Leaving that one aside as an exercise for the reader, Lycan’s answer on degrees is that the first two varieties of consciousness do indeed come in degrees, while the third, phenomenal consciousness, does not. Lycan gives a good ultra-brief summary of the state of play on phenomenal consciousness. Some just deny it (that represents a ‘desperate lunge’ in Lycan’s view); some, finding it undeniable, lunge the other way – or perhaps fall back? – by deciding that materialism is inadequate and that our metaphysics must accommodate irreducibly mental entities. In the middle are all the people who offer some partial or complete explanation of phenomenal consciousness. The leading view, according to Lycan, is something like his own interesting proposal that our introspective categorisation of experience cannot be translated into ordinary language; it’s the untranslatability that gives the appearance of ineffability. There is a fourth position out there beyond the reach of even the most reckless lunge, which is panpsychism; Lycan says he would need stronger arguments for that than he has yet seen.

Getting back to the original question, why does Lycan think the answer is, as it were, ‘yes, yes, no’? In the case of perceptual consciousness, he observes that different animals perceive different quantities of information and make greater or lesser numbers of distinctions. In that sense, at least, it seems hard to argue against consciousness occurring in degrees. He also thinks animals with more senses will have higher degrees of perceptual consciousness. He must, I suppose be thinking here of the animal’s overall, global state of consciousness, though I took the question to be about, for example, perception of a single light, in which case the number of senses is irrelevant (though I think the basic answer remains correct).

On state consciousness, Lycan argues that our perception of our mental states can be dim, vivid, or otherwise varied in degree. There’s variation in actual intensity of the state, but what he’s mainly thinking of is the degree of attention we give it. That’s surely true, but it opens up a couple of cans of worms. For one thing, Lycan has already argued that perceptual states come in degrees by virtue of the amount of information they embody; now state consciousness which is consciousness of a perceptual state can also vary in degree because of the level of attention paid to the perceptual state. That in itself is not a problem, but to me it implies that the variability of state consciousness is really at least a two-dimensional matter. The second question is, if we can invoke attention when it comes to state consciousness, should we not also be invoking it in the case of perceptual consciousness? We can surely pay different degrees of attention to our perceptual inputs. More generally, aren’t there other ways in which consciousness can come in degrees? What about, for example, an epistemic criterion, ie how certain we feel about what we perceive? What about the complexity of the percept, or of our conscious response?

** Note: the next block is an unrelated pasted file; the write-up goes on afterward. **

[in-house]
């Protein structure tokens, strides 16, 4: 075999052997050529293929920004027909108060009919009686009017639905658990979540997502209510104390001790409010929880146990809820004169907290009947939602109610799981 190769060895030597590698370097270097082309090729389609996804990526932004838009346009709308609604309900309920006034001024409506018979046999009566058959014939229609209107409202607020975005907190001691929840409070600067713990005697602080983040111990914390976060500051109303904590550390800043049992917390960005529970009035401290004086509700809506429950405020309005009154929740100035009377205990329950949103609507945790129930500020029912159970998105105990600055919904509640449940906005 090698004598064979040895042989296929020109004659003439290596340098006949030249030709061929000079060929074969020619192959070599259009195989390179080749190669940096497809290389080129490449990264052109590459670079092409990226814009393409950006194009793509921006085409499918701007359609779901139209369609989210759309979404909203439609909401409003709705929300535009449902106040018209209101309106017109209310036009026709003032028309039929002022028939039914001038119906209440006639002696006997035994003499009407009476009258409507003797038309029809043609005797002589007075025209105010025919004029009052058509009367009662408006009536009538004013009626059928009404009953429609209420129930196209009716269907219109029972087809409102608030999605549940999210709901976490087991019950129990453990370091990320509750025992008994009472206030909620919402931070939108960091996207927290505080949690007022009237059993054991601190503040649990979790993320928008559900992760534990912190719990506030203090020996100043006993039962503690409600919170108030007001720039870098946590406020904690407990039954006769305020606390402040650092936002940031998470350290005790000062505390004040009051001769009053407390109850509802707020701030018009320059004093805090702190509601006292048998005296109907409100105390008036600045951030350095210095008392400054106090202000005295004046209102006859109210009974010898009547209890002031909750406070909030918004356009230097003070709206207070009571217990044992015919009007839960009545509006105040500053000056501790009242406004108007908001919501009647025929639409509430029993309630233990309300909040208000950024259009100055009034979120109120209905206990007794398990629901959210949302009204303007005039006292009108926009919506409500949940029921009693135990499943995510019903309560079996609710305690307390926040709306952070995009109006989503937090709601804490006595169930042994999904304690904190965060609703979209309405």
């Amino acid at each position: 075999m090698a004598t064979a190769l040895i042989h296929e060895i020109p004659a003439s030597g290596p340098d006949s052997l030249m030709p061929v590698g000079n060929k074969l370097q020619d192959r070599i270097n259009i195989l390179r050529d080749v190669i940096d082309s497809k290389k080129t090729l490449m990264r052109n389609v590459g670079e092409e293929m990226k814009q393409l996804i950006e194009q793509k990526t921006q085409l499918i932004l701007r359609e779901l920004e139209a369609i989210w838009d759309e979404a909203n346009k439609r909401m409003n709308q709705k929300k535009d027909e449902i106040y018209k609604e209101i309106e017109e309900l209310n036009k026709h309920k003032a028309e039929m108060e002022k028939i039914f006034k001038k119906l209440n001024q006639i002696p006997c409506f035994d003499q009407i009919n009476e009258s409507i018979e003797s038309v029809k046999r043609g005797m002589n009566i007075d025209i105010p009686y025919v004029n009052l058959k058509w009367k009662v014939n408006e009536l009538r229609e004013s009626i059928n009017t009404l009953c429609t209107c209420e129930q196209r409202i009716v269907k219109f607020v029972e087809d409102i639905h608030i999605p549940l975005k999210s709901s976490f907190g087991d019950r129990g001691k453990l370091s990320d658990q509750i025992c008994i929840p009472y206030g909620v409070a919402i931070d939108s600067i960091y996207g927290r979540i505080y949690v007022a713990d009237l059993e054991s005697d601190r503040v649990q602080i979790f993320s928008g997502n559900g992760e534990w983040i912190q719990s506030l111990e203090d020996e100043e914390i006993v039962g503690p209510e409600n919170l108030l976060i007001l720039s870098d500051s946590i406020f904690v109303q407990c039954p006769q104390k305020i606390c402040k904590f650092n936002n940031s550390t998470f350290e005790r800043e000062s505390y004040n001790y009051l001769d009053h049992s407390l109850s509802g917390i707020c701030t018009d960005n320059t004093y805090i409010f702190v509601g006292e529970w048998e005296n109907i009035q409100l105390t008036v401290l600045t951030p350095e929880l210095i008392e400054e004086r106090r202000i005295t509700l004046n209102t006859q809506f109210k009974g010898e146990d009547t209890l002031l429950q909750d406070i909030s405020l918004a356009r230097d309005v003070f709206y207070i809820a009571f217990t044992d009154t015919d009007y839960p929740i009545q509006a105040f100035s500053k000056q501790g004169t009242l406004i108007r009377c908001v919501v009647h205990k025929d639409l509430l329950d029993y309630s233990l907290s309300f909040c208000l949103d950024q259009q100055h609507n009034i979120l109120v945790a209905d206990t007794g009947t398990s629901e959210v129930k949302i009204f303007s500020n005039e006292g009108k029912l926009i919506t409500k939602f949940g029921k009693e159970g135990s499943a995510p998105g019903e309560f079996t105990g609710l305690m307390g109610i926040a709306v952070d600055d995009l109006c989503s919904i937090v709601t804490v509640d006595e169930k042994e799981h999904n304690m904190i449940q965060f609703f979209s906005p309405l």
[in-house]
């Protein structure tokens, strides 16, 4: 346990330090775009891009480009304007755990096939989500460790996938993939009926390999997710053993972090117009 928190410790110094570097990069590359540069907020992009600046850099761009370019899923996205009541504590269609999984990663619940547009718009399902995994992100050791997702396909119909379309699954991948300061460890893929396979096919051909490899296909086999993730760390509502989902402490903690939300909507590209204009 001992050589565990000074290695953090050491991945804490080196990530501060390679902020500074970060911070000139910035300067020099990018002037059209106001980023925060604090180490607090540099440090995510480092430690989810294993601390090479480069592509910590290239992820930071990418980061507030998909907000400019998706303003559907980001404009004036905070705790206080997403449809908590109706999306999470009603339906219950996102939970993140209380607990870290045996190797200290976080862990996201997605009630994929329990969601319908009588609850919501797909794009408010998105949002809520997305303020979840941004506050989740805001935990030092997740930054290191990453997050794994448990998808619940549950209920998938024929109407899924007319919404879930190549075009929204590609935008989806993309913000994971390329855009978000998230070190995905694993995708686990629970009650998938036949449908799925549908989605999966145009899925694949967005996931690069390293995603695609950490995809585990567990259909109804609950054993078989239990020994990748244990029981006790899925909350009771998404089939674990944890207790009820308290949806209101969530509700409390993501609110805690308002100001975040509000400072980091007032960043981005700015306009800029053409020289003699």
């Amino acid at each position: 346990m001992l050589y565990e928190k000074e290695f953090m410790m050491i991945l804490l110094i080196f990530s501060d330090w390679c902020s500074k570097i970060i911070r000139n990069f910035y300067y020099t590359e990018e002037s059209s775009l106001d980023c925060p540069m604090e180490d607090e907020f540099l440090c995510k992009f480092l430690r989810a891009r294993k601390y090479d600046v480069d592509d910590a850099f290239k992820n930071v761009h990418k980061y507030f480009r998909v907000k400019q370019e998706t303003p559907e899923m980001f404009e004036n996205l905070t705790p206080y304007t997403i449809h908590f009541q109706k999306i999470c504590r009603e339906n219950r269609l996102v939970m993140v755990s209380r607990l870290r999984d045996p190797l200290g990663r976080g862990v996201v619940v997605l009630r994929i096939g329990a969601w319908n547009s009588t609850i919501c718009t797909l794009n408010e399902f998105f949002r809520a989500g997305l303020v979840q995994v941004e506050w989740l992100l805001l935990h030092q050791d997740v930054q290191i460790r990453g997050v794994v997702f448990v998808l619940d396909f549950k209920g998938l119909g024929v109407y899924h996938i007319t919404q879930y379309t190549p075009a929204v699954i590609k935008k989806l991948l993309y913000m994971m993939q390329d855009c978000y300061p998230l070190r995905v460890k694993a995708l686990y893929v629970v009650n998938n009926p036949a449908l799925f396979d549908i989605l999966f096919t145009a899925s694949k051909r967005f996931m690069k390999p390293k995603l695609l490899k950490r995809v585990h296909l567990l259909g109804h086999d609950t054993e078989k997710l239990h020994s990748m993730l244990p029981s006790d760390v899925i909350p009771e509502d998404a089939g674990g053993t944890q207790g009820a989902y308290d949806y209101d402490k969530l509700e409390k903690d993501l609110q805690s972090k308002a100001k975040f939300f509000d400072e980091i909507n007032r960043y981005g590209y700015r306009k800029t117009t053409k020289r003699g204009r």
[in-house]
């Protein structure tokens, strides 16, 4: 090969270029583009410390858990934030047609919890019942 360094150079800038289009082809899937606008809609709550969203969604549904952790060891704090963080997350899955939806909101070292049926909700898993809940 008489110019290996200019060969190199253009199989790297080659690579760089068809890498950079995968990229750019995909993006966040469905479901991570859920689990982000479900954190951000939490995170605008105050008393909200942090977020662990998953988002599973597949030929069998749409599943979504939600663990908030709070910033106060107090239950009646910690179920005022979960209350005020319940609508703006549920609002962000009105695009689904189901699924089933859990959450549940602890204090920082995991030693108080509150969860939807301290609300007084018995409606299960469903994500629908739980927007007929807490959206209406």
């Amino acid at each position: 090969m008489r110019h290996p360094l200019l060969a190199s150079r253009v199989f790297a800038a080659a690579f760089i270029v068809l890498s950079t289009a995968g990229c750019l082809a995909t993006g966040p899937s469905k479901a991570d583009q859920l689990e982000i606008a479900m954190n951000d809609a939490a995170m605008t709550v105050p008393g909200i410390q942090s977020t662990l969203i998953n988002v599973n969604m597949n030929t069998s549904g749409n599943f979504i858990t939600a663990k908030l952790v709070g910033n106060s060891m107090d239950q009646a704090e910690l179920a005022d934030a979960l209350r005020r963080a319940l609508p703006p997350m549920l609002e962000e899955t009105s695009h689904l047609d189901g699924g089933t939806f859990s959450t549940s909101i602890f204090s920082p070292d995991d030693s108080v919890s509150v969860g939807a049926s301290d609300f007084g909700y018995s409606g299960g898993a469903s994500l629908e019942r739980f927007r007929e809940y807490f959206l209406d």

Coming to phenomenal consciousness, the brevity of the piece leaves me less clear about why Lycan thinks it alone fails to come in degrees. He asserts that wherever there is some degree of awareness of one’s own mental state, there is something it’s like for the subject to experience that state. But that’s not enough; it shows that you can have no phenomenal consciousness or some, but not that there’s no way the ‘some’ can vary in degree. Maybe sometimes there are two things it’s like? Lycan argued that perceptual consciousness comes in degrees according to the quantity of information; he didn’t argue that we can have some information or none, and that therefore perceptual consciousness is not a matter of degree. He didn’t simply say that wherever there is some quantity of perceptual information, there is perceptual consciousness.